Surveying Fiberglass Power Boats
by David Pascoe
Main change in 2nd edition are:
Chapter 7 "Using Moisture Meters" - New Chapter
Chapter 5 "Hull and Is Structure" - Expanded, reorganized.
Chapter 6 "Sufveying the Hull" - Expanded, reorganized
Full text from the book
During the course of his weekly work, a marine surveyor is faced with a dizzying array of different sizes and types of craft. Though it would certainly be desirable, it is not possible to produce a step-by-step guide as to how to perform a survey since the survey will vary so much from boat to boat. By necessity, this book is intended to be read cover-to-cover.
Each chapter starts with a discussion of the basic principles involved, then gives an overview of the kinds of problems the surveyor routinely faces. In many ways, it begins to resemble a compendium on proper marine engineering and standards. From this, the surveyor is expected to be able to extrapolate the faults he discovers in his work.
No one book could possibly begin to cover the virtually infinite variations that surveyors encounter in boats. In the end, the surveyor is required to sufficiently develop his knowledge to the point where he is capable of rendering his own judgment on any given issue. The purpose of this book is to help you learn to do that.
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The production of this book was undertaken as a self-published work in order to help fill the void created by a near total lack of good texts on the subject of pre-purchase surveying pleasure craft. It is the most extensive and thorough book of it’s kind ever produced, if only because there are so few of them.
Although this book deals mainly with motor yachts, including styles such as express and convertibles, I have included chapter nine Cockpits, which covers many of the problems to be found with outboard boats, particularly the high end center console boats that have become so popular. Surveyors tend to get very enthusiastic about surveying bigger and bigger boats; we should not forget that there’s a good business to be done with smaller boats that might well be more profitable than their larger cousins.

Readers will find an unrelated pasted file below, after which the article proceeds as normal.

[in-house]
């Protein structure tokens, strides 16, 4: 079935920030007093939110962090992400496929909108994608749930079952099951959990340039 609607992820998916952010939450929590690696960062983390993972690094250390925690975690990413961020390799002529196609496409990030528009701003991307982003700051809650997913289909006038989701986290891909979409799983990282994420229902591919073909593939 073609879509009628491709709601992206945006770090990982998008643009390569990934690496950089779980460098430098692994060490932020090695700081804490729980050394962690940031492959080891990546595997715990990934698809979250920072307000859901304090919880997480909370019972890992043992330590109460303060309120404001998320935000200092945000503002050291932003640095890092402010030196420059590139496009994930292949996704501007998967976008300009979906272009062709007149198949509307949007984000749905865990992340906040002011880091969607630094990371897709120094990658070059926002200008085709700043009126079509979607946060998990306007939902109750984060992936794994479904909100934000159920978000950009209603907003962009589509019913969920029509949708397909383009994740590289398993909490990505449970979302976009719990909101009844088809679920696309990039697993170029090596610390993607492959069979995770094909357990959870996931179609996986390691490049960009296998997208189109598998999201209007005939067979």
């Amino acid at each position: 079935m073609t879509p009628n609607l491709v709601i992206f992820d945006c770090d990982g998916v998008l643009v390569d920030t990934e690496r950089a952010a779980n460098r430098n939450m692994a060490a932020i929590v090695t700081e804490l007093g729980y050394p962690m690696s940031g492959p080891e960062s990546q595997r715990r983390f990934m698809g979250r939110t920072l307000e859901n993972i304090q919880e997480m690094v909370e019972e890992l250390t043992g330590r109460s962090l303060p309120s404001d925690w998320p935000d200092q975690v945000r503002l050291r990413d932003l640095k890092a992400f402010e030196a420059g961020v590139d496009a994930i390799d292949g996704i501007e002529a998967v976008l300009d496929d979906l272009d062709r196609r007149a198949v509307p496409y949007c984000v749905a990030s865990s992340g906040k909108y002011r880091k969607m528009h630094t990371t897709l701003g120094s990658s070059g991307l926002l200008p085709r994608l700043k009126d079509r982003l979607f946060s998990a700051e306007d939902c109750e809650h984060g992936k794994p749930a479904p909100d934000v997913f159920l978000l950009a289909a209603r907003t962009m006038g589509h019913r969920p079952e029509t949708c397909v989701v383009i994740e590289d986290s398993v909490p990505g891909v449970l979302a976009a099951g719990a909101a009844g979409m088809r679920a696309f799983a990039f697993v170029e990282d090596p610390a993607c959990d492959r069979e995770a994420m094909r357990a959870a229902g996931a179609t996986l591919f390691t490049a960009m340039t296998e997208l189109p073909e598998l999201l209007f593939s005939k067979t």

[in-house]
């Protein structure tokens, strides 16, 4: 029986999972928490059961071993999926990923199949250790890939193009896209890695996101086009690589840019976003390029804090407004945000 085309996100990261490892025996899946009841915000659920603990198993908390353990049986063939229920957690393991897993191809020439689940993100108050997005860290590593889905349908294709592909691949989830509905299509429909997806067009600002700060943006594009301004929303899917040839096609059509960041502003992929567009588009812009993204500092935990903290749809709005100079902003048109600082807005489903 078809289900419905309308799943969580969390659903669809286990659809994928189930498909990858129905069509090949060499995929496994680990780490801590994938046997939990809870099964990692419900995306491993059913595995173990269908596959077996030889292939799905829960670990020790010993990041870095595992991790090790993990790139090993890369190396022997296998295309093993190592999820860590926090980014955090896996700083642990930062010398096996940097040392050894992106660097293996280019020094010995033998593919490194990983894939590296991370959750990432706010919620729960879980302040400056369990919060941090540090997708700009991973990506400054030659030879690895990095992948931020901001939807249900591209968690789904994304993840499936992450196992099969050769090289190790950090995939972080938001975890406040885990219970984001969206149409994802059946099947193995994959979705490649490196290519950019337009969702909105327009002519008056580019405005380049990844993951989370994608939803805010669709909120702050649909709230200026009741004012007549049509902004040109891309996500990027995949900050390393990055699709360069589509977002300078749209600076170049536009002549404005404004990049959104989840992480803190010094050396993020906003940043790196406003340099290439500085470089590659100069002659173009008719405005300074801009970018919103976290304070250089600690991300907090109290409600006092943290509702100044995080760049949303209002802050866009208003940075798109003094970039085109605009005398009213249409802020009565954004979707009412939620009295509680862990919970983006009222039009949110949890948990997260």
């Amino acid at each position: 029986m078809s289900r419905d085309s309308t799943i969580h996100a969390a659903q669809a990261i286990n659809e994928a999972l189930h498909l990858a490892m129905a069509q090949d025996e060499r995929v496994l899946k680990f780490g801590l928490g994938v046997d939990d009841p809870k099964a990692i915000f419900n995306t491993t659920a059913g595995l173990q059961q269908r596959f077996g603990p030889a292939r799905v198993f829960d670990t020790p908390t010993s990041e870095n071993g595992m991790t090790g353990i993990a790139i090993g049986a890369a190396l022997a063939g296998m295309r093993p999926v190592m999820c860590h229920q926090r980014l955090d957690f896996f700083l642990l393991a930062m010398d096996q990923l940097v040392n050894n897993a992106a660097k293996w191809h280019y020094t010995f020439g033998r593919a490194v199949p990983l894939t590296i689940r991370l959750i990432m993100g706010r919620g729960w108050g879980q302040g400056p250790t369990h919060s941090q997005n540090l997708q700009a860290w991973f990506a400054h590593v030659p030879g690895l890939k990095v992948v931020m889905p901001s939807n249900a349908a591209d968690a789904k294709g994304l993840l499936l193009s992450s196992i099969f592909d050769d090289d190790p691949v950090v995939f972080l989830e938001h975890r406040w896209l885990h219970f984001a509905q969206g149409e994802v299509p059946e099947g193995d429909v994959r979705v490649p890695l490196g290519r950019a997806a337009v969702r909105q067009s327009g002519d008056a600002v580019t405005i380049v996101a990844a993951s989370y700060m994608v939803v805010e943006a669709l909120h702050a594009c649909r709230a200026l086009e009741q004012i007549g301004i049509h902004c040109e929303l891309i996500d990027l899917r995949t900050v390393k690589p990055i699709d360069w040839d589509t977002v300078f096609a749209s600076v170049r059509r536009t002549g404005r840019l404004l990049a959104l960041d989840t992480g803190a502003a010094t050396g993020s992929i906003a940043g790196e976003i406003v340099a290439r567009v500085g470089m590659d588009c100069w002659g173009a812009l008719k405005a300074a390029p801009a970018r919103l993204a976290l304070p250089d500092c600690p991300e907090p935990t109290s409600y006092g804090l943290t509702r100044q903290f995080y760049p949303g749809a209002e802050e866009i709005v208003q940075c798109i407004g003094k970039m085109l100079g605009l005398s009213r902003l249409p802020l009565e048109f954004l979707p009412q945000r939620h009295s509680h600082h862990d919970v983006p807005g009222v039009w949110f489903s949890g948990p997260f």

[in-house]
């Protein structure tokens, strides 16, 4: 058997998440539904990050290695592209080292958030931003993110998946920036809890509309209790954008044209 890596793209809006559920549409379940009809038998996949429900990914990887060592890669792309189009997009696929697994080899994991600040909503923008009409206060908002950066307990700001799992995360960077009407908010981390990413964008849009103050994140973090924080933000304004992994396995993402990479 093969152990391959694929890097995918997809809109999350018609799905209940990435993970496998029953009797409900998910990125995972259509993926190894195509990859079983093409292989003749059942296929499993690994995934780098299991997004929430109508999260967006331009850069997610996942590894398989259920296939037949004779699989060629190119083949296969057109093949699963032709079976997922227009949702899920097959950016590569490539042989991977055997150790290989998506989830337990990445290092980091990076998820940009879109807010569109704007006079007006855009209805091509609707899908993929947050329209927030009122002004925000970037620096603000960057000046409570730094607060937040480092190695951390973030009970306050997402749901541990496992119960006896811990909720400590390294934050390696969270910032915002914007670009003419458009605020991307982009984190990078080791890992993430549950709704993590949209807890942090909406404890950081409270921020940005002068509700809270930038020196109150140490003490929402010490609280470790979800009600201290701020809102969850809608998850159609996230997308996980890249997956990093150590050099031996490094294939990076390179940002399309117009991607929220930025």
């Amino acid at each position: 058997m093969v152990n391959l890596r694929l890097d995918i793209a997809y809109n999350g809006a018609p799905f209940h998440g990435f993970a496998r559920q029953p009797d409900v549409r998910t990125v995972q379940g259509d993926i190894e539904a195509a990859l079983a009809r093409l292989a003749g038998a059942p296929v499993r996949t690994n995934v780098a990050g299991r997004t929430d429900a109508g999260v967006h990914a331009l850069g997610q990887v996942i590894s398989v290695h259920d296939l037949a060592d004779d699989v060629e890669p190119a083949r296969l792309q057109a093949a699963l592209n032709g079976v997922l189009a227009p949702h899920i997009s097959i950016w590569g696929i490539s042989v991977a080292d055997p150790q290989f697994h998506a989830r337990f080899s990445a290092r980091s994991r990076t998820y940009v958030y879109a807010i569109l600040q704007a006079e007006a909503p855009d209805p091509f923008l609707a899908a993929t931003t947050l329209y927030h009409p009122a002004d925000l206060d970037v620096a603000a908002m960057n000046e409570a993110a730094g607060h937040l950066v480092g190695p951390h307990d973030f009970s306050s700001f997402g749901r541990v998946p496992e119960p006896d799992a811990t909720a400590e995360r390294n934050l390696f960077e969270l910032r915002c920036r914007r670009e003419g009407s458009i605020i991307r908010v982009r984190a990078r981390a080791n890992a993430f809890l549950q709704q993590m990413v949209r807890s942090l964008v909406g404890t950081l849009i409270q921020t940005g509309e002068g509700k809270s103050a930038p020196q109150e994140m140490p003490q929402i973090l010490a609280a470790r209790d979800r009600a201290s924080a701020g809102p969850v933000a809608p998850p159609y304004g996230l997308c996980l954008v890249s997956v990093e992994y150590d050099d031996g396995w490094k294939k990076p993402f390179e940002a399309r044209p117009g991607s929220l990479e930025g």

While the theme is primarily directed at the novice surveyor and the aspiring surveyor, the subject is the actual business of marine surveying. However, the business of marine surveying is not about boats alone, for every survey starts with a client for whom the service is being rendered. Therefore, as a primary theme you will find that the relationship between surveyor and client is close at hand, for they are inseparable. Always at the back of his mind is a customer who wants to know about the nature of the used boat he is about to purchase. No, this profession is not just about boats; it’s about people and boats.
Underlying every situation is the question of what exactly is the surveyor’s responsibility to the client? What kind of information does the client need to be informed of? Are there differences between legal and moral responsibilities? These are questions that surveyors face every day, and for which I’ll provide some answers and the reasons why.
It is not the purpose of this book to educate the reader on the subject of pleasure craft generally. By necessity I have assumed that the reader is possessed of certain prerequisites, including a solid knowledge of technical basics. I am frequently asked by people whose backgrounds and education are in other fields, how they can become marine surveyors. They seem to think it’s an easy thing to change careers because this profession seems to them to be glamorous, and requires no college diplomas or licenses. There is also the siren song of self employment, which is a tougher taskmaster than any boss one has ever had.